There are also route books that cover more than one year. A great example is the Barnum & Bailey Route Book titled: Four Years In Europe – The Barnum & Bailey Greatest Show on Earth in the Old World – 1897-1901. During those years the show toured Europe. In addition to stories and photos, it has fold-out maps showing the routes traveled. (See image above.) This comprehensive route book and others like it can be valued at several hundred dollars.

In addition to route books, circuses sometimes printed route cards and route sheets. Route cards covered one or more weeks of a tour and were often printed on postcard stock. They were used to mail to friends and relatives so that the performer’s or employee’s personal mail could be sent to the show “en route.” (The Al G. Barnes Route Card shown above covers the dates from Aug. 19 in New Orleans to Sept. 1 in Cameron, Texas.) Route sheets were printed at the conclusion of the show’s season and listed all the towns and dates visited. These served as a souvenir record of the season. These route cards and sheets have values of $1 to $100, depending upon visual appearance, condition and scarcity.

11 Responses to “Circus Route Books – A Record of the Past”

  1. Carol says:

    Hi,
    I’d like to know how far west the show went when the Cossacks rode with them. Specifically, the closest city/town to Reno, Nevada and in what year/s.
    Thanks,
    Carol

    • Larry Kellogg Larry Kellogg says:

      Carol,
      It’s difficult to give a definitive answer to this question because it’s not easy to determine the routes of every circus and wild west show and which ones had Cossack riders. Also you don’t specify if you are interested in a particular show. I can tell you that Russian (probably Cossacks) riders were performing with Ringling Bros. Circus in 1909 (before they were combined with Barnum & Bailey and the show traveled as far west as Arizona and California. However they did not appear in Nevada.
      Larry Kellogg

  2. Hello. i just want to inform you that those weren’t real cossacks, but the ordinary peasants-great horsmen from wetern part of georgia.they roide with buffalo bill and other american shows from 1892. please visit my website http://www.georgians.ge with best wishes irakli makharadze

    • Larry Kellogg Larry Kellogg says:

      Thank you for the information. I really enjoyed looking at your website and have marked it for future reference.

  3. Maggie says:

    Hi Larry, Would you possibly know how I can find out if it was the RED Unit or the BLUE Unit of RBBB that performed at the Bayfront Center Arena in St. Petersberg, FL on January 13th, 1971? Hoping that someone may have the route book info for that timeframe and I believe you were involved with getting the circus to that specific arena in those days. Thanks for your help. Maggie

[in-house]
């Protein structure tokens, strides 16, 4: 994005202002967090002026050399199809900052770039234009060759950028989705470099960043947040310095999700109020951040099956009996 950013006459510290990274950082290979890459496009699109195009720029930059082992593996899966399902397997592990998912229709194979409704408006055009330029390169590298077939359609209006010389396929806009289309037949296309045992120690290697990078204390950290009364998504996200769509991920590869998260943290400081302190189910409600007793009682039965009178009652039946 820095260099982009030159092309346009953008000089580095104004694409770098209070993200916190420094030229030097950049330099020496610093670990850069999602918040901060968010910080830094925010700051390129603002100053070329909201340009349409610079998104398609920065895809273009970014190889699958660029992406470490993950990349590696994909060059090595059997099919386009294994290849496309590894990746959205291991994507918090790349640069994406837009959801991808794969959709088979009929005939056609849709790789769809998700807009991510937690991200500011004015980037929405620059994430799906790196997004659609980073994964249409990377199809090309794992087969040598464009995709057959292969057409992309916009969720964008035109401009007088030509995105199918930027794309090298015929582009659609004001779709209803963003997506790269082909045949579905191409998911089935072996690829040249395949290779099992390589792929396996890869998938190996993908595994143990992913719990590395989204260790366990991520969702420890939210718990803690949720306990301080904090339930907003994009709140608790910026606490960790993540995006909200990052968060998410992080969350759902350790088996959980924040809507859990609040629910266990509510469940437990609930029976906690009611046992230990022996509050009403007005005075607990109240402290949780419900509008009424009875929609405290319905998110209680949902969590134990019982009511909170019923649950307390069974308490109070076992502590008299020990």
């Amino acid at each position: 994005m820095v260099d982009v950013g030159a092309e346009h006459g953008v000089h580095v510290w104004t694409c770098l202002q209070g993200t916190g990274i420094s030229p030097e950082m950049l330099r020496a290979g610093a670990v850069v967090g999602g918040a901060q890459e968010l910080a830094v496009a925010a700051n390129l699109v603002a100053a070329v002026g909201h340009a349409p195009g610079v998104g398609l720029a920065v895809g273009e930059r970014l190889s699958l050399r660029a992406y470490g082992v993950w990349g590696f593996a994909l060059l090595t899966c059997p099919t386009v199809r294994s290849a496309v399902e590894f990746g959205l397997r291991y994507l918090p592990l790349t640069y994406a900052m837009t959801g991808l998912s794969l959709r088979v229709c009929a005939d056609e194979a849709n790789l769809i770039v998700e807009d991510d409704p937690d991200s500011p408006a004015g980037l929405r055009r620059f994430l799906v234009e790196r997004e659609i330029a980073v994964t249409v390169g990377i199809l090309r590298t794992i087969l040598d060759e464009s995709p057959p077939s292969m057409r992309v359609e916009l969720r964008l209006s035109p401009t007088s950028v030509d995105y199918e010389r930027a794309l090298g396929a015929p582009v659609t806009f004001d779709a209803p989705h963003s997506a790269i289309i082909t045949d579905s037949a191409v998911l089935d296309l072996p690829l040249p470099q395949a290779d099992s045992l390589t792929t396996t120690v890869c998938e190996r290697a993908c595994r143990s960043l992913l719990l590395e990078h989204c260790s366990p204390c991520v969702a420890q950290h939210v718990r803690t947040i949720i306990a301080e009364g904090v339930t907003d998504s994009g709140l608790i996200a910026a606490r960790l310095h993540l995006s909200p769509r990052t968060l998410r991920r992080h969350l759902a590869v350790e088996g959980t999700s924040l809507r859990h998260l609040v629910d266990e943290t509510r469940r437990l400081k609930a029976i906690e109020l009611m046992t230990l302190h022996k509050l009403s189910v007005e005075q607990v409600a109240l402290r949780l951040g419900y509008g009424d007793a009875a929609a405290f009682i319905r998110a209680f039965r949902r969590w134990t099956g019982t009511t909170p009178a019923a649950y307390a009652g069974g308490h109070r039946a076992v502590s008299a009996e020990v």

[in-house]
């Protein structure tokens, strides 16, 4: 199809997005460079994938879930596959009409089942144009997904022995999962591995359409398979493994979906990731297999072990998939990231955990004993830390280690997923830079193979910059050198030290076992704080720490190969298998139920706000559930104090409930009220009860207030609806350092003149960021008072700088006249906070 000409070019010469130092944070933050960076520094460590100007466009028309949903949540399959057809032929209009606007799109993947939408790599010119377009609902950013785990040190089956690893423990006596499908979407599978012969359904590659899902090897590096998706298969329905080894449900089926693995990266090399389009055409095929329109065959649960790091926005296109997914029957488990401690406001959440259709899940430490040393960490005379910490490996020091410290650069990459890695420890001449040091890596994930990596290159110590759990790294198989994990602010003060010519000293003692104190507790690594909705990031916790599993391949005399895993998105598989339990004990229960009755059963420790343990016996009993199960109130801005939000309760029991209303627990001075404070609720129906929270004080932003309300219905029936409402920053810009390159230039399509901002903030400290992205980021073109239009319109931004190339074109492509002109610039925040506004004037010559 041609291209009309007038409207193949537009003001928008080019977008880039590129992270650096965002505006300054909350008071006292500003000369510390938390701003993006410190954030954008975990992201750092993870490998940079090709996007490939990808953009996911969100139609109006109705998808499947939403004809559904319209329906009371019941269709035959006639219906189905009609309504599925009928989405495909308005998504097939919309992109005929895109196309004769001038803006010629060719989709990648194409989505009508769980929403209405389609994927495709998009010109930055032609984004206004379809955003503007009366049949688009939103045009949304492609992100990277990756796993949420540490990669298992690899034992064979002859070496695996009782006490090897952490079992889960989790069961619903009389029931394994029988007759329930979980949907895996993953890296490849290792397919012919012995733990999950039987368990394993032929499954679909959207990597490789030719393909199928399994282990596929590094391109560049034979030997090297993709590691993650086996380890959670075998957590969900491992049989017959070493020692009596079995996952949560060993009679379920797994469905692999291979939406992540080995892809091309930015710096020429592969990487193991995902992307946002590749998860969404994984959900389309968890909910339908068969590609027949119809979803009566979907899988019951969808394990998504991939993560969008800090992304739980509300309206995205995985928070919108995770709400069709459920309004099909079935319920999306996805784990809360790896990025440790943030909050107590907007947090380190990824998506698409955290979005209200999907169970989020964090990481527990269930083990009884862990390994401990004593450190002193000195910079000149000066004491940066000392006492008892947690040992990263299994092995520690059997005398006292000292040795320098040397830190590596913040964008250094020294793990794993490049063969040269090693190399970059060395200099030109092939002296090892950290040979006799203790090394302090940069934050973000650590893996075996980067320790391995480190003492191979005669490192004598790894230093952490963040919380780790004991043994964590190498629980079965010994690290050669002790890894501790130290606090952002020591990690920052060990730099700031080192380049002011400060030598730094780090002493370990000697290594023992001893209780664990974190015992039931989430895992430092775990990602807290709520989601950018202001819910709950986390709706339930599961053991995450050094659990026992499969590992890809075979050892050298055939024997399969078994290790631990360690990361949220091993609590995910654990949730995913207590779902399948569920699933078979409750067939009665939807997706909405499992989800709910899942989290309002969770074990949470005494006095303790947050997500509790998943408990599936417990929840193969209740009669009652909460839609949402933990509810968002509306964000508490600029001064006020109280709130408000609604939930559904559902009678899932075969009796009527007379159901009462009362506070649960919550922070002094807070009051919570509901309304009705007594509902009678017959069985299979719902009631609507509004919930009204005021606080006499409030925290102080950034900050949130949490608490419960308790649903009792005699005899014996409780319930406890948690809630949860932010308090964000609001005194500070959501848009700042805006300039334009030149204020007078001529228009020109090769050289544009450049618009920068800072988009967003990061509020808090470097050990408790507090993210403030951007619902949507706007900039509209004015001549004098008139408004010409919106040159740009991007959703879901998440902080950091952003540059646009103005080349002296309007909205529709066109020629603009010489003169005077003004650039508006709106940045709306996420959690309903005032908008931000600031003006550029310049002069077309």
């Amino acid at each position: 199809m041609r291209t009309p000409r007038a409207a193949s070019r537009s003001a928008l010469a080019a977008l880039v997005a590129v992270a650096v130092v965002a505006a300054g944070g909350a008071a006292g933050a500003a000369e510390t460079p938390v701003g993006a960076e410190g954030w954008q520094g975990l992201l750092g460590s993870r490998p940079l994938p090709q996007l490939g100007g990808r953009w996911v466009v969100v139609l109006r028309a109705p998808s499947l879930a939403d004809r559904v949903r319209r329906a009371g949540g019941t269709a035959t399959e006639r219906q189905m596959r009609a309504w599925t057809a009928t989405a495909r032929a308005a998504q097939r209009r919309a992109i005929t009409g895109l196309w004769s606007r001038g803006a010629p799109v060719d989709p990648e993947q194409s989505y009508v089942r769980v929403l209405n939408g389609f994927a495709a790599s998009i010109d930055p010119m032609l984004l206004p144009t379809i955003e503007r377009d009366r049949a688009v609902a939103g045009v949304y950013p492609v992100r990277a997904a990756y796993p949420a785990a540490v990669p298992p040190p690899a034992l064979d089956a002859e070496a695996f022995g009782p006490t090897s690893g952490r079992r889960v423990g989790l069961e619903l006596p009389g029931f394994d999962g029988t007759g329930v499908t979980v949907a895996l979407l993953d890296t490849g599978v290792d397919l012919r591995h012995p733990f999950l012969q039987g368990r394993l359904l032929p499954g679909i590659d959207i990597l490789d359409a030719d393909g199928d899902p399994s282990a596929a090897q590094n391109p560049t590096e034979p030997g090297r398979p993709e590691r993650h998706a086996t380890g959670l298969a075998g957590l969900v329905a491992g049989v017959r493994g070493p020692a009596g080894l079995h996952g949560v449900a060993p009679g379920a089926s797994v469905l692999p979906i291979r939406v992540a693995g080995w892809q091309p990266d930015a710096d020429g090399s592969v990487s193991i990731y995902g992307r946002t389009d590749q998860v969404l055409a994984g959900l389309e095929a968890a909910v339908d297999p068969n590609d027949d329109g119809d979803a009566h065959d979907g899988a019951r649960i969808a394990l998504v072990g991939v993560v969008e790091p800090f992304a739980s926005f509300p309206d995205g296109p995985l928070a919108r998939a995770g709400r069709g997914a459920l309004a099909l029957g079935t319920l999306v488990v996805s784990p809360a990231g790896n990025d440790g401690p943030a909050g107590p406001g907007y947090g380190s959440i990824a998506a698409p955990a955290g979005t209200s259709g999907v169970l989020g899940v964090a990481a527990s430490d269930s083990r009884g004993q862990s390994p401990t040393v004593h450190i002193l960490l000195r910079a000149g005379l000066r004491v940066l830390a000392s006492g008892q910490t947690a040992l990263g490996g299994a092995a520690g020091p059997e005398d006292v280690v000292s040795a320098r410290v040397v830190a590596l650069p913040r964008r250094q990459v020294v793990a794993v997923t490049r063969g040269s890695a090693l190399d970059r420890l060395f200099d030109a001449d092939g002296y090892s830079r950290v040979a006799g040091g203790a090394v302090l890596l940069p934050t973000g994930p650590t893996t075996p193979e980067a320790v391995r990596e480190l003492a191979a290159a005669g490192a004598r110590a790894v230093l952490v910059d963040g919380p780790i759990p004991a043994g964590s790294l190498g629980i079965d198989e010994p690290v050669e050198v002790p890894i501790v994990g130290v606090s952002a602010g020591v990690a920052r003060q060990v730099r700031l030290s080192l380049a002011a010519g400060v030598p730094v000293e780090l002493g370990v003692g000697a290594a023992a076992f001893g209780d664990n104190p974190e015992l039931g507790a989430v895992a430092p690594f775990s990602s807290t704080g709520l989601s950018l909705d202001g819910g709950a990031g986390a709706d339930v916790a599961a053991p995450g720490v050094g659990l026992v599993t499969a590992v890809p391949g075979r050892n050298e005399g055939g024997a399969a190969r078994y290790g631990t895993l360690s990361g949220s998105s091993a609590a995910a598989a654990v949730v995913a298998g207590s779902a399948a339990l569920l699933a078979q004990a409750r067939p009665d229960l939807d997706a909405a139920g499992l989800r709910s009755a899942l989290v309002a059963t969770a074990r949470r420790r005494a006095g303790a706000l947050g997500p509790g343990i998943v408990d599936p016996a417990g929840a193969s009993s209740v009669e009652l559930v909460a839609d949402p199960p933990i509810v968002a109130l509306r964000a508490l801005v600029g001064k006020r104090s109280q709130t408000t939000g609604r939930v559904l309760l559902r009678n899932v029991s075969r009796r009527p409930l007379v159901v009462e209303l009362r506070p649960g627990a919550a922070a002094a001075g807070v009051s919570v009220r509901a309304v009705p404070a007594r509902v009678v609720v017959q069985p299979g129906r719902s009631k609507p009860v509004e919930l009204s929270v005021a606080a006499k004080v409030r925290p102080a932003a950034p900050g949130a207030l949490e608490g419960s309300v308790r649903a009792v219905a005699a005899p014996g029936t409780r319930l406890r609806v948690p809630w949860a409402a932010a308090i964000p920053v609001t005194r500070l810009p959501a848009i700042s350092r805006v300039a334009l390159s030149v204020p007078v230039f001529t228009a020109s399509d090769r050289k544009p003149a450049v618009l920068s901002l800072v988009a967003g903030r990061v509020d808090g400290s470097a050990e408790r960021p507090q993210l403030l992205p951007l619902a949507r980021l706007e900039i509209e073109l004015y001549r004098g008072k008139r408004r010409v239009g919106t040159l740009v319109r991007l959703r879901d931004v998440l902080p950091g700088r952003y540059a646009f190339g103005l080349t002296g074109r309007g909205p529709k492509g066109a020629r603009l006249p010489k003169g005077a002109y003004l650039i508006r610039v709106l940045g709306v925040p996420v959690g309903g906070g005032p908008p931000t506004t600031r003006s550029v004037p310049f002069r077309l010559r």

• Larry Kellogg Larry Kellogg says:

      Maggie,

      It was the Red Unit that played the Bayfront Center in January 1971. That was the first year I worked with the show.

  4. Laura says:

    Hi Larry,
    I worked in the RBBB Blue Unit in 1971 and would like to get a record of the route for that year. I have the program, but the printed schedule is not accurate. Has a route book been published? Thanks for the great information and links! Laura

  5. Henk says:

    Hi Larry,

    Can you tell me when Barnum & Bailey was in The Netherlands during their 1897-1902 tour through Europe. I suppose it was in late 1901, but I’d like to know more specific dates and places. This information is usefull for dating some postcards I have of this show.

    Henk Nieuwenhof

    • Larry Kellogg Larry Kellogg says:

      Henk,

      You are correct. The Netherlands portion of the European tour was in 1901. It included these towns:
      Aug. 31-Sept. 1 – Groningen
      Sept. 2 – Leeuwarden
      Sept. 3 – Zwolle
      Sept. 4 – Enschede
      Sept. 5 – Deventer
      Sept. 6 – Zutphen
      Sept. 7-8 – Nijmegen
      Sept. 9-10 – Utrecht (Afternoon performance on the 9th cancelled because of mud)
      Sept. 11-18 – Amsterdam (Opened evening of 11th. Evening performance on 18th cancelled)
      Sept. 19-22 – The Hague
      Sept. 23-29 – Rotterdam
      Sept. 30 – Bergen-on-Zoom
      Oct. 1 – Flushing
      Oct. 2 – Breda
      Oct. 3 – Tilburg
      Oct. 4 – ’S Hertogenbosch
      Oct. 5-6 – Arnhem (Cancelled evening of 6th because of rain)
      Oct. 7 – Maastricht (Cancelled because of rain)

  6. Dear Larry,
    Article is fascinating, thanks very much for posting! And I have a question for you in re!

    I’m researching a musical handbell vaudeville artiste from England called Phil Lister ( Or Phil Benson, but more likely Lister). He is reported to have ‘taken a part’ in his own words, in Barnum and Bailey’s “cross-channel” performances in what looks like 1902. Cross channel usually meant England, in irish show-parlance. But when British people used the term ( and this man is British) it meant France… Wondering how likely it would be that someone would get a brief gig on one show, or a stint, in France, if coming from England? Or were there English events around then for B and B that I have missed? I’d be thrilled to hear from you re this. Have been in Tibbels, as my sister lives in Sarasota. Loved it,and of course the Ca d’Zan which gets a mention in the book I’m writing!

    Look forward to any light you can shed on this!
    Yvonne Cullen
    Dublin